Matt Windle, now boss of Lotus, who worked with Musk in Tesla’s early days when it tapped the British company for engineering expertise, says he saw this attitude in action.

“Elon would make decisions. He showed that if you make a quick decision and you get it 80 per cent right then you’ve moved 80 per cent forward as opposed to pondering and taking a long time doing nothing. That’s the start-up mentality,” says Windle.

By 2010, Tesla was delivering about 1,500 Roadsters a year and floated on the Nasdaq at $US17 a share, valuing the business at $US1.7 billion. It was the first time a car company had gone public in America in 50 years.

“Long-term believers in the electric vehicle revolution at Tesla always thought this day would eventually become a reality. Now the rest of [Wall] Street is starting to digest the impact of this impending green tidal wave.”

He taunted General Motors (GM) and Toyota that Tesla “wouldn’t get steamrollered” by established car makers because the culture of a tech start-up would make the business nimble. Automotive giants, he argued, couldn’t understand his vision of a future where all cars would be powered by electricity rather than oil. “We’re a Silicon Valley company,” he said. “Closer to Apple or Google than GM or Ford. I don’t think they can replicate that.”

Bob Lutz, former executive at GM, hit back, saying Musk underestimated how hard the car business was.

“All Tesla’s shortcuts have failed,” he said. “They seem to hold the usual Silicon Valley view that the region is the sole repository of brainpower in the US and everyone east of the Sierras is a dim-witted dinosaur.”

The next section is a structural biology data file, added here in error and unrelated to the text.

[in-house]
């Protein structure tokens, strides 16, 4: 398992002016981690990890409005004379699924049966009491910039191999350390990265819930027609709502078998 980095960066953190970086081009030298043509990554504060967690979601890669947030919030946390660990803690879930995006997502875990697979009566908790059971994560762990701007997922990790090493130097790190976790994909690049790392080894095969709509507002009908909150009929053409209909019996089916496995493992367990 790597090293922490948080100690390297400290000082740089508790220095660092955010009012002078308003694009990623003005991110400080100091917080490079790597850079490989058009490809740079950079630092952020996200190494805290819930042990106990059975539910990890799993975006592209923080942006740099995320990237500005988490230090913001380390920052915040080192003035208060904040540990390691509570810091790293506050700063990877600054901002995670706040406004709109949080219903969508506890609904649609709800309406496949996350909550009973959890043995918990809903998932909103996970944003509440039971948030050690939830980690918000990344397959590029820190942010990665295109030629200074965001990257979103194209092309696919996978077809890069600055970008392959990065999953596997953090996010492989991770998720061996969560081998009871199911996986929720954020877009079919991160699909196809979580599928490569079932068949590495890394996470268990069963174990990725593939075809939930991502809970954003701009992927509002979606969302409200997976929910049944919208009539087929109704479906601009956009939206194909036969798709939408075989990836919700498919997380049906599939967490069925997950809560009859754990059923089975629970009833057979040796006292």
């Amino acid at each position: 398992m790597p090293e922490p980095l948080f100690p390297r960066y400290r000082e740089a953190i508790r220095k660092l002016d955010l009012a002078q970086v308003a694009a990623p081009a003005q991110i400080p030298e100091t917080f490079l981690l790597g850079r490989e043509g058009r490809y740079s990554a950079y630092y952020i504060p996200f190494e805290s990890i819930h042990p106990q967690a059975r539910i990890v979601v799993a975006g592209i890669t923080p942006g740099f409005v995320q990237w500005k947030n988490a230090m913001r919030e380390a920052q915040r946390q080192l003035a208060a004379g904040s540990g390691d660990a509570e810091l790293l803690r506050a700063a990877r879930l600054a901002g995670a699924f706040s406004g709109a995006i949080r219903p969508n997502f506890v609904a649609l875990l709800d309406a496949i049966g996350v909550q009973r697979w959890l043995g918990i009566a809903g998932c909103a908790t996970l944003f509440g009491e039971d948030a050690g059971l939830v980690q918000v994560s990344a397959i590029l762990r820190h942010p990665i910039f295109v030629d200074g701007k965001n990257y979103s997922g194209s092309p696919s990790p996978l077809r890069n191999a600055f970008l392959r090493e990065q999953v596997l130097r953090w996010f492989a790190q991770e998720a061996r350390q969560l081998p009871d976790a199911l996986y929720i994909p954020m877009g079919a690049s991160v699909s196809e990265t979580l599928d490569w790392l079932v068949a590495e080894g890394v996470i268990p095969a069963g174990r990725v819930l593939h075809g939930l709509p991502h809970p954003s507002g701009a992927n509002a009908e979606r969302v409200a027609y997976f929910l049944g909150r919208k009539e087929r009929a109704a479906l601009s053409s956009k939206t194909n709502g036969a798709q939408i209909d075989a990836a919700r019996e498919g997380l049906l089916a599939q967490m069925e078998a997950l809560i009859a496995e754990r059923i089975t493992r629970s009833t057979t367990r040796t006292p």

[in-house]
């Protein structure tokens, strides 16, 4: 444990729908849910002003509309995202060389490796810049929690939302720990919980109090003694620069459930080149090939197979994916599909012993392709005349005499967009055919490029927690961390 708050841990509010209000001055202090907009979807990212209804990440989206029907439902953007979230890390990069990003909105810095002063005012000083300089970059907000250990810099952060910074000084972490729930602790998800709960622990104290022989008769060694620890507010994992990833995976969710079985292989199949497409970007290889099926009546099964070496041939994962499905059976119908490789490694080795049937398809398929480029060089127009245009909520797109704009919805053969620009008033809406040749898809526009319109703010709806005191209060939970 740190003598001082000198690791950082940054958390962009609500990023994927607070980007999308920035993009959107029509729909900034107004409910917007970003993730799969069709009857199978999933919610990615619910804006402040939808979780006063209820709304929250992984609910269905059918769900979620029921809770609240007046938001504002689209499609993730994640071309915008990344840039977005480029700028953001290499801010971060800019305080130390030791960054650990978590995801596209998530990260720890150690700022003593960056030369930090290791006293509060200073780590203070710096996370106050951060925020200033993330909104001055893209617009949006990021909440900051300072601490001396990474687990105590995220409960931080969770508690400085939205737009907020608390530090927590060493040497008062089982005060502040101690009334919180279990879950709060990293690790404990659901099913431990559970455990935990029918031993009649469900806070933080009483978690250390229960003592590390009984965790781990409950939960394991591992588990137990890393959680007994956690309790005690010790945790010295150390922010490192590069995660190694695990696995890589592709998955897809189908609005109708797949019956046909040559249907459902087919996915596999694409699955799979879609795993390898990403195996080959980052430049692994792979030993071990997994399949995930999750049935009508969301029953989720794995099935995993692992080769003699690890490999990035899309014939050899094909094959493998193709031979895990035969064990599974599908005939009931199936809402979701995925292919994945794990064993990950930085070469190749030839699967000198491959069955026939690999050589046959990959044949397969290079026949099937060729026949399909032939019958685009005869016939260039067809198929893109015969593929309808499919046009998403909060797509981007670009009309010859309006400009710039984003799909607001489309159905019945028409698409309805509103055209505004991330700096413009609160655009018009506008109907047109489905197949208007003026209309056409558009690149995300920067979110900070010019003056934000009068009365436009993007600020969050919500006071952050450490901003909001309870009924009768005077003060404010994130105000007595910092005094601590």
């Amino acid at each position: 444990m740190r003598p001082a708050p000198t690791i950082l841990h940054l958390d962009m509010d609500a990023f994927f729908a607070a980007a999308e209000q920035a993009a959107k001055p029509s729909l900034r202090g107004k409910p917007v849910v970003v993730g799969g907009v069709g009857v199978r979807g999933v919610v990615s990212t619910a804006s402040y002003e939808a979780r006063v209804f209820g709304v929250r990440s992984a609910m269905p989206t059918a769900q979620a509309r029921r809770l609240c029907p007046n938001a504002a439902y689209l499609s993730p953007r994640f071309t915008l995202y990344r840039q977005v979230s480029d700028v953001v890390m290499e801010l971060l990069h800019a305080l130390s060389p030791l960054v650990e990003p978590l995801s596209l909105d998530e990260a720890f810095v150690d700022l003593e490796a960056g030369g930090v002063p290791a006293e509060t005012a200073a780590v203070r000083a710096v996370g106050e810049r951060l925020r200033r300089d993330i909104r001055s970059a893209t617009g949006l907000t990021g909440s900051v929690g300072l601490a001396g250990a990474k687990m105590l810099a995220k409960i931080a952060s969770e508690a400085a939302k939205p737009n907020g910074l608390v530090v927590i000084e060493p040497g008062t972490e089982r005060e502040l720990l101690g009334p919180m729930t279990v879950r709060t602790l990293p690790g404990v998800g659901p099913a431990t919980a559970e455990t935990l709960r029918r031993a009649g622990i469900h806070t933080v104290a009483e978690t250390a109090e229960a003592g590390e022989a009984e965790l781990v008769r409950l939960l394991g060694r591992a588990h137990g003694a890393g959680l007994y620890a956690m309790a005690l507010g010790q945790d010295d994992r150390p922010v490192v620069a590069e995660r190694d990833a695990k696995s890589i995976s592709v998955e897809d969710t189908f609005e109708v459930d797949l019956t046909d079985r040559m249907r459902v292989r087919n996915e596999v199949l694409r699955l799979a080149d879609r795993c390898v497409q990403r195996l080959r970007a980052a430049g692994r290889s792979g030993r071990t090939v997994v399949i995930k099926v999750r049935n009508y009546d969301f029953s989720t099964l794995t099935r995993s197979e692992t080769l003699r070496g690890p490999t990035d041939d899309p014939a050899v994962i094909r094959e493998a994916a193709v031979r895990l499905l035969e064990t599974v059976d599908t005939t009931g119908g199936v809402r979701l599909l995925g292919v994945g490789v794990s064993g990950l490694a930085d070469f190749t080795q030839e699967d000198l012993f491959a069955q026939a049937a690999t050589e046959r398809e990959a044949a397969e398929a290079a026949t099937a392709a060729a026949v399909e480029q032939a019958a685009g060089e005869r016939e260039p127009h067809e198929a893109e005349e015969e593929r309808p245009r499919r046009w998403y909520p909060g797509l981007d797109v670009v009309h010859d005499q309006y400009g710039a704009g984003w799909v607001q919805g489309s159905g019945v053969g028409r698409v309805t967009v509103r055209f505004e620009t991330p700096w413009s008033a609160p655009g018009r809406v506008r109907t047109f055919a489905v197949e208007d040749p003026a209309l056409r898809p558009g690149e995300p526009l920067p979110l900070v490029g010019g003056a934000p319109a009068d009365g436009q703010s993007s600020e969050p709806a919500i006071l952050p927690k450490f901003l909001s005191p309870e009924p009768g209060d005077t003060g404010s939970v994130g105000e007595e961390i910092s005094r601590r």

In 2019, Tesla’s market cap of $US53 million overtook GM’s $US51 million. Today GM is worth $US83 billion.

Tesla sales ramped up from just a few thousand after floating to 35,000 in 2014, 76,000 two years later, and are now on course for a million this year.

Tesla is aiming to sell a million cars this year.Credit:Bloomberg

An environment of low-cost debt has helped finance expansion, as well as a soaring share price giving ready access to funds. Tesla’s current debt of $US11 billion stands far lower than market giants – Volkswagen, for instance, holds $US243 billion, followed by Toyota with $US220 billion.

Some argue the company has established enough of a name to succeed. “It’s been successful at disrupting the market and forcing incumbent players to accelerate their electric plans,” says Ian Henry of AutoAnalysis. Musk, he adds, created a desirability around electric cars and established a “niche that it will retain”.

Even GM’s Lutz has admitted that he is finally encouraged by the electric car maker under Musk’s leadership, highlighting how he has reined in costs – needed for a business that is not profitable. “Tesla is finally being run like a normal business,” he said.

But with sales of a million this year, projected to double in 2022, it’s not enough to bank on the early adopters and the Teslarati to buy cars. The Texas-headquartered firm needs to capture the mass market. Meanwhile, other volume manufacturers are producing cheaper cars with similar specifications. VW, famed for its quality engineering, is pumping more than €70 billion ($108.2 billion) into electrification and related technology.

Just as Musk has to convince analysts he is capable of building more cars to boost profits, however, other car makers must deal with their massive debt piles. They also need to repurpose huge portfolios of plants, staff and engineering currently dedicated to internal combustion technology to the electric revolution.

What happens next is the question.

“Tesla’s Achilles’ heel has always been build quality,” says David Bailey, a car industry expert at Birmingham University and a Tesla driver himself. “The cars have a high driver satisfaction but dreadful problems with the standards the cars are made to.”

He says Tesla’s valuation doesn’t come from what it is, but what it might be.

“What’s priced into Tesla is the expectation that it will capture a big share of the market, that its technology will be adopted by others,” he says. “Tesla needs that to happen because long-established players who know how to build cars are coming, and coming fast.”

Telegraph, London